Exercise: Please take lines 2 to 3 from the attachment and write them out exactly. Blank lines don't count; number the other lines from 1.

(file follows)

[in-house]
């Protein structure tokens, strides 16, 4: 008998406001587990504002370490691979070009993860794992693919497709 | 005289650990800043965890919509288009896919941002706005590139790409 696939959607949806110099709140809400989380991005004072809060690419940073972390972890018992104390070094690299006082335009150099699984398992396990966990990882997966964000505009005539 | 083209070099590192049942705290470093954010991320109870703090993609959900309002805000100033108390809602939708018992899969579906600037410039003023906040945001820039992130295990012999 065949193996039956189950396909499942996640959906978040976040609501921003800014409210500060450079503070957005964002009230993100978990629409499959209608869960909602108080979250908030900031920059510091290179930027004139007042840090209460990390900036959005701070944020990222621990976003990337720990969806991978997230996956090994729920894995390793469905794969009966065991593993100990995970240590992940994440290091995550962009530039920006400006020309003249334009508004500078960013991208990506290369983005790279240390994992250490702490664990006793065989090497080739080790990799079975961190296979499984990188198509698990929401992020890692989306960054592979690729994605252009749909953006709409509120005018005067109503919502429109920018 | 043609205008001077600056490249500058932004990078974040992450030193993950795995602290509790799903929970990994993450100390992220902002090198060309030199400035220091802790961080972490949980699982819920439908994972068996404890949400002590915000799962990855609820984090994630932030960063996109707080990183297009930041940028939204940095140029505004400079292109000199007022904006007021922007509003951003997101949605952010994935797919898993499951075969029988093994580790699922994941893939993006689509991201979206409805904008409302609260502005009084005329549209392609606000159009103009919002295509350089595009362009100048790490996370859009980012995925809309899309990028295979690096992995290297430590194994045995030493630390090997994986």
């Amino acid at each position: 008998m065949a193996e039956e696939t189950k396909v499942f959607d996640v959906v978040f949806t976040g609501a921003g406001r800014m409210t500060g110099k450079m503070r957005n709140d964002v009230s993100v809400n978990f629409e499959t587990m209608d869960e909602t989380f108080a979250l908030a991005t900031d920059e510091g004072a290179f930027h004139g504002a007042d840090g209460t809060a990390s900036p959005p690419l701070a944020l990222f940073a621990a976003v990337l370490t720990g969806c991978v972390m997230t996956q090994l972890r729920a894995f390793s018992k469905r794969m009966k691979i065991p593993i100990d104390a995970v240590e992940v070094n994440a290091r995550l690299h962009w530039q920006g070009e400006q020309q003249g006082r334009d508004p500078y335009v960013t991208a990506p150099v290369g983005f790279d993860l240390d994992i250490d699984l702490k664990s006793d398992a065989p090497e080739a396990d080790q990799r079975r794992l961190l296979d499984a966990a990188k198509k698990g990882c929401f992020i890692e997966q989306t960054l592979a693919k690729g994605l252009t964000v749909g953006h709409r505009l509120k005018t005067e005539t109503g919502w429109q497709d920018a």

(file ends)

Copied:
């Protein structure tokens, strides 16, 4: 008998406001587990504002370490691979070009993860794992693919497709 | 005289650990800043965890919509288009896919941002706005590139790409 696939959607949806110099709140809400989380991005004072809060690419940073972390972890018992104390070094690299006082335009150099699984398992396990966990990882997966964000505009005539 | 083209070099590192049942705290470093954010991320109870703090993609959900309002805000100033108390809602939708018992899969579906600037410039003023906040945001820039992130295990012999 065949193996039956189950396909499942996640959906978040976040609501921003800014409210500060450079503070957005964002009230993100978990629409499959209608869960909602108080979250908030900031920059510091290179930027004139007042840090209460990390900036959005701070944020990222621990976003990337720990969806991978997230996956090994729920894995390793469905794969009966065991593993100990995970240590992940994440290091995550962009530039920006400006020309003249334009508004500078960013991208990506290369983005790279240390994992250490702490664990006793065989090497080739080790990799079975961190296979499984990188198509698990929401992020890692989306960054592979690729994605252009749909953006709409509120005018005067109503919502429109920018 | 043609205008001077600056490249500058932004990078974040992450030193993950795995602290509790799903929970990994993450100390992220902002090198060309030199400035220091802790961080972490949980699982819920439908994972068996404890949400002590915000799962990855609820984090994630932030960063996109707080990183297009930041940028939204940095140029505004400079292109000199007022904006007021922007509003951003997101949605952010994935797919898993499951075969029988093994580790699922994941893939993006689509991201979206409805904008409302609260502005009084005329549209392609606000159009103009919002295509350089595009362009100048790490996370859009980012995925809309899309990028295979690096992995290297430590194994045995030493630390090997994986």
């Amino acid at each position: 008998m065949a193996e039956e696939t189950k396909v499942f959607d996640v959906v978040f949806t976040g609501a921003g406001r800014m409210t500060g110099k450079m503070r957005n709140d964002v009230s993100v809400n978990f629409e499959t587990m209608d869960e909602t989380f108080a979250l908030a991005t900031d920059e510091g004072a290179f930027h004139g504002a007042d840090g209460t809060a990390s900036p959005p690419l701070a944020l990222f940073a621990a976003v990337l370490t720990g969806c991978v972390m997230t996956q090994l972890r729920a894995f390793s018992k469905r794969m009966k691979i065991p593993i100990d104390a995970v240590e992940v070094n994440a290091r995550l690299h962009w530039q920006g070009e400006q020309q003249g006082r334009d508004p500078y335009v960013t991208a990506p150099v290369g983005f790279d993860l240390d994992i250490d699984l702490k664990s006793d398992a065989p090497e080739a396990d080790q990799r079975r794992l961190l296979d499984a966990a990188k198509k698990g990882c929401f992020i890692e997966q989306t960054l592979a693919k690729g994605l252009t964000v749909g953006h709409r505009l509120k005018t005067e005539t109503g919502w429109q497709d920018a």